Read the rest

Continue Reading

World Health Org Study Says Mobile Phones ‘Possibly Carcinogenic’

Last week I was at the BookExpo trade show and a couple of dubious characters manning an outlying booth tried to sell me an ugly looking sticky thing to place on my iPhone and supposedly cut down harmful radiation. They measured the radiation coming from the iPhone on some sort of scanner and of course the needle jumped off the scale. But their device, whatever it was, made my iPhone ugly so I didn’t buy it.

I might have to track them down in the wake of what seems like a convincing study that the radiation from cell phones really is hazardous for humans. Labeling them as “possibly carcinogenic,’’ a panel of 31 WHO scientists deems them to be in the same category of harm as certain dry cleaning chemicals and pesticides.

Continue Reading

Why Do Gadget Makers Wield A ‘Kill Switch’?

Photo: Stahlkocher (CC)

Photo: Stahlkocher (CC)

Mark Milian writes on CNN:

When you buy a video game from Best Buy, you don’t give the retailer the right to barge into your house whenever it wants. So why do we give that permission to software companies?

Most popular smartphone operating systems and other electronic gadgets include what security researchers refer to as a kill switch.

This capability enables the company that makes the operating software to send a command over the Web or wireless networks that alters or removes certain applications from devices.

Apple, Google and Microsoft include this function in their platforms, along with a few lines in their usage agreements describing the policy. Google and Apple executives say this feature is important in order to protect against malicious software.

“Hopefully we never have to pull that lever, but we would be irresponsible not to have a lever like that to pull,” Apple CEO Steve Jobs told The Wall Street Journal in 2008.

Read the rest

Continue Reading

Department of Justice Asks for More Data from Apple and Other Smartphones

Crap Futurism Today the United States Department of Justice took an alarming stance on the subject of data collection during a Senate hearing on mobile privacy.  Rather than chastise Apple, Google, and other smart phone manufacturers over their data collection practices, the DOJ felt it was a better idea to encourage MORE data collection. Kashmir Hill writes on Forbes:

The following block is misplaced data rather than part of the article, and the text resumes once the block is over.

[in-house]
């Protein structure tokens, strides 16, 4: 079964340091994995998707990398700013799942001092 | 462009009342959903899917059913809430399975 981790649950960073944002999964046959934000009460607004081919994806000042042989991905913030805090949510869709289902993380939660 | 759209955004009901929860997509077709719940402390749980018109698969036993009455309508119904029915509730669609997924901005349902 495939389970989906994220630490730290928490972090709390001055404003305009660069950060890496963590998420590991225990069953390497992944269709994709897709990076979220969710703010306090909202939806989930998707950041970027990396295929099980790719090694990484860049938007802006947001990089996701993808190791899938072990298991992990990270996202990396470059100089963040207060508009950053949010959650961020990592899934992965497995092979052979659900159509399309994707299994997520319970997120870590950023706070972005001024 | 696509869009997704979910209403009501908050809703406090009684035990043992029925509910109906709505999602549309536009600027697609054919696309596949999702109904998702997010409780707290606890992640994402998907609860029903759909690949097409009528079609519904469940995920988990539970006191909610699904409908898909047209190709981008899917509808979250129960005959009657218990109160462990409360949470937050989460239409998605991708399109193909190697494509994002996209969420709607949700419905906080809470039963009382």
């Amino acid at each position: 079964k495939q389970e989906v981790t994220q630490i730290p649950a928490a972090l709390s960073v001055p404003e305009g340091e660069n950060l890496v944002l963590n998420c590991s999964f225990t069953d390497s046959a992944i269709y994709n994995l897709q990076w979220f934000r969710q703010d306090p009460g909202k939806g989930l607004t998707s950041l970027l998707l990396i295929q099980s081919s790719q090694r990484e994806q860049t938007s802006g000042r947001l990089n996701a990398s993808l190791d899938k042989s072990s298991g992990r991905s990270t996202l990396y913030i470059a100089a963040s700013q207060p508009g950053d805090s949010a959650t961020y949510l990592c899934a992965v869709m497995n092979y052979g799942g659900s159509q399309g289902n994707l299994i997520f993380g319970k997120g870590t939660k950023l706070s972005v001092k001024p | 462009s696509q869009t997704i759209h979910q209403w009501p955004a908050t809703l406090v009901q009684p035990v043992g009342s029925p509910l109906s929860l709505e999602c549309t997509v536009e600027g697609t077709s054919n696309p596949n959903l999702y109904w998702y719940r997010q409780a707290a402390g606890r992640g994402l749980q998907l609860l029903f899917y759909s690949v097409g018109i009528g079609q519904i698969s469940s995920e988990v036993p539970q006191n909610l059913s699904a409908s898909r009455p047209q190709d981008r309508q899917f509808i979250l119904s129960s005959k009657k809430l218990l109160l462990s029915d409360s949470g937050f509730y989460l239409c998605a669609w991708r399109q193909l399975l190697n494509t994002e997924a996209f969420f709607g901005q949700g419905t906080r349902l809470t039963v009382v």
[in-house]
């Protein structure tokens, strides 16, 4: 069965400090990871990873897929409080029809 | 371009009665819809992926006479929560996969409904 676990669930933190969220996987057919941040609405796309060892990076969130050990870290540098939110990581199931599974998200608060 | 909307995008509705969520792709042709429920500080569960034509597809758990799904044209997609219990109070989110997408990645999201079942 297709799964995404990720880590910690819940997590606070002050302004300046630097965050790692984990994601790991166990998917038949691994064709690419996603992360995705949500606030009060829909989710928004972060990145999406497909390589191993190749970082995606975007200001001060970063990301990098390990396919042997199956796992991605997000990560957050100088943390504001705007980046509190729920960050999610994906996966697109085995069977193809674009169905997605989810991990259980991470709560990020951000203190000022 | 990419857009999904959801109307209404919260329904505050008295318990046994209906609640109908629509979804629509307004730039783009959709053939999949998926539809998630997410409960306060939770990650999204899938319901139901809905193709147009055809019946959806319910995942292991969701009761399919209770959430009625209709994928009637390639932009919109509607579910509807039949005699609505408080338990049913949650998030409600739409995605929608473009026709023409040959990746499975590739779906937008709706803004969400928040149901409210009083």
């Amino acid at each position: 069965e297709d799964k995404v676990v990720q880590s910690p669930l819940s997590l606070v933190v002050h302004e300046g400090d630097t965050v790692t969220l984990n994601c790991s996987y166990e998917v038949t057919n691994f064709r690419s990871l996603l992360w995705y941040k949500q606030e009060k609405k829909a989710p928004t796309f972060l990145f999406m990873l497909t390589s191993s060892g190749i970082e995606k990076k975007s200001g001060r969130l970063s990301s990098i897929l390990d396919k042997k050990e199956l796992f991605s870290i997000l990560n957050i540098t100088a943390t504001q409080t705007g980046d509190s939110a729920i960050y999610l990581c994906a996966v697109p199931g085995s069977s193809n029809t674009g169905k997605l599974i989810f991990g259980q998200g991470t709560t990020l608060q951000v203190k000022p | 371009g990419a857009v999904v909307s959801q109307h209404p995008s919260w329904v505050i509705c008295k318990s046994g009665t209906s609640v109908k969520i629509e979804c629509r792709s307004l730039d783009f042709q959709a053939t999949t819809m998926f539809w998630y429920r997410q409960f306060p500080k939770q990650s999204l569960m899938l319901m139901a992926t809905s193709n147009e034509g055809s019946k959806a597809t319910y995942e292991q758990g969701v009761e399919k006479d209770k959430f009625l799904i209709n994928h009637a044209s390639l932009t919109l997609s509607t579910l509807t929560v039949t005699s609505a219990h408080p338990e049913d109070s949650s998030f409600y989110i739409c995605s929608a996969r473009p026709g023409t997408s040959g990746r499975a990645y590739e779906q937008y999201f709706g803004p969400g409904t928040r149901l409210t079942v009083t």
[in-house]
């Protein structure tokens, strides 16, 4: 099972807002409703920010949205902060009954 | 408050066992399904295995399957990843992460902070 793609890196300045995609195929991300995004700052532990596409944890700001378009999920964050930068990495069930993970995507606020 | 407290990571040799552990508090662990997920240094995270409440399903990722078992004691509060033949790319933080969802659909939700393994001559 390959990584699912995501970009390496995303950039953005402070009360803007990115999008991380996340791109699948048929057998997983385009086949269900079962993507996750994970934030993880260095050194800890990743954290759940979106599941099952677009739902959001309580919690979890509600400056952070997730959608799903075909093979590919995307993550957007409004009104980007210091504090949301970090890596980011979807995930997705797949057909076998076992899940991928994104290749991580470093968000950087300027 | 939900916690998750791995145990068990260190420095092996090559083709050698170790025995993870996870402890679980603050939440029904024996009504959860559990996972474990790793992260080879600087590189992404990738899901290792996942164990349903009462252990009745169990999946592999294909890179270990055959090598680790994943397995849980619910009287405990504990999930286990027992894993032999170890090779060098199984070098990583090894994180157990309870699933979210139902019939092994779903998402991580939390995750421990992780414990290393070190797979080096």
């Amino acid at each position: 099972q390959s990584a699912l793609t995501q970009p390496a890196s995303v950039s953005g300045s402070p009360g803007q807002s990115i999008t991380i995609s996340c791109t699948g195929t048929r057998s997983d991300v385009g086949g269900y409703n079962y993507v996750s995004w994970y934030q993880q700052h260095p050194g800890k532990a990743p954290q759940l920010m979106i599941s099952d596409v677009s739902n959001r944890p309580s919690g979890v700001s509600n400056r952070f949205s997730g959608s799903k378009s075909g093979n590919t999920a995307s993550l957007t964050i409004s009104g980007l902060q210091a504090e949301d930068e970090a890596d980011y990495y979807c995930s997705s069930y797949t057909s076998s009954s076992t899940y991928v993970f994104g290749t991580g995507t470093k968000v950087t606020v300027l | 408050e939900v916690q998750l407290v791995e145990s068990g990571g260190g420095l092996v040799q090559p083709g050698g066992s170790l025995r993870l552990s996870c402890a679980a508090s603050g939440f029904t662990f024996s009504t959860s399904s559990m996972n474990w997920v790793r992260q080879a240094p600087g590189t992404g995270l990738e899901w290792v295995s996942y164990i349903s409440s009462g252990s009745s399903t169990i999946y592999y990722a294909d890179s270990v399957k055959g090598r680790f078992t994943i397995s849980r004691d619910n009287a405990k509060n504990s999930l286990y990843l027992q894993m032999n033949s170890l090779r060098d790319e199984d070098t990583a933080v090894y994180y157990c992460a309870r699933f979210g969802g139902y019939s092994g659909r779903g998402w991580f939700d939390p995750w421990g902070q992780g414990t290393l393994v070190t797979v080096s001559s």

During a Congressional hearing today about how much privacy you deserve when it comes to your smartphone, senators made clear that they were uncomfortable with the sensitive location and personal data that iPhone and Android phones are collecting and to whom that data gets passed along.

During one panel, the senators grilled Google and Apple. During another, they had representatives from the Department of Justice and the Federal Trade Commission give the government perspective on data collection via mobile devices. While Jessica Rich of the FTC hinted that her organization would be investigating Apple soon, and urged companies to minimize the data they collect to protect the privacy of their users, Jason Weinstein a deputy assistant attorney general from the DOJ’s criminal division had a very different message: “MOAR DATA!”

More on ForbesRead the rest

Continue Reading

Michigan Police Device Can Reveal Drivers’ Phone Data, Texts and Pictures

Photo: Cellebrite

Photo: Cellebrite

CNET reports:

The Michigan State Police have a handful of portable machines called “extraction devices” that have the potential to download personal information from motorists they pull over, and the ACLU would like to know more about them.

The devices, sold by a company called Cellebrite, can download text messages, photos, video, and even GPS data from most brands of cell phones. The handheld machines have various interfaces to work with different models and can even bypass security passwords and access some information.

The problem, as the ACLU sees it, is that accessing a citizen’s private phone information when there’s no probable cause could create a violation of the Constitution’s 4th Amendment, which protects us against unreasonable searches and seizures.

To that end, it’s petitioning the MSP to turn over information about its use of the devices under the Freedom of Information Act. The MSP said it’s happy to comply, that is, if the ACLU provides them with a processing fee in excess of $500,000.

Read the rest

Continue Reading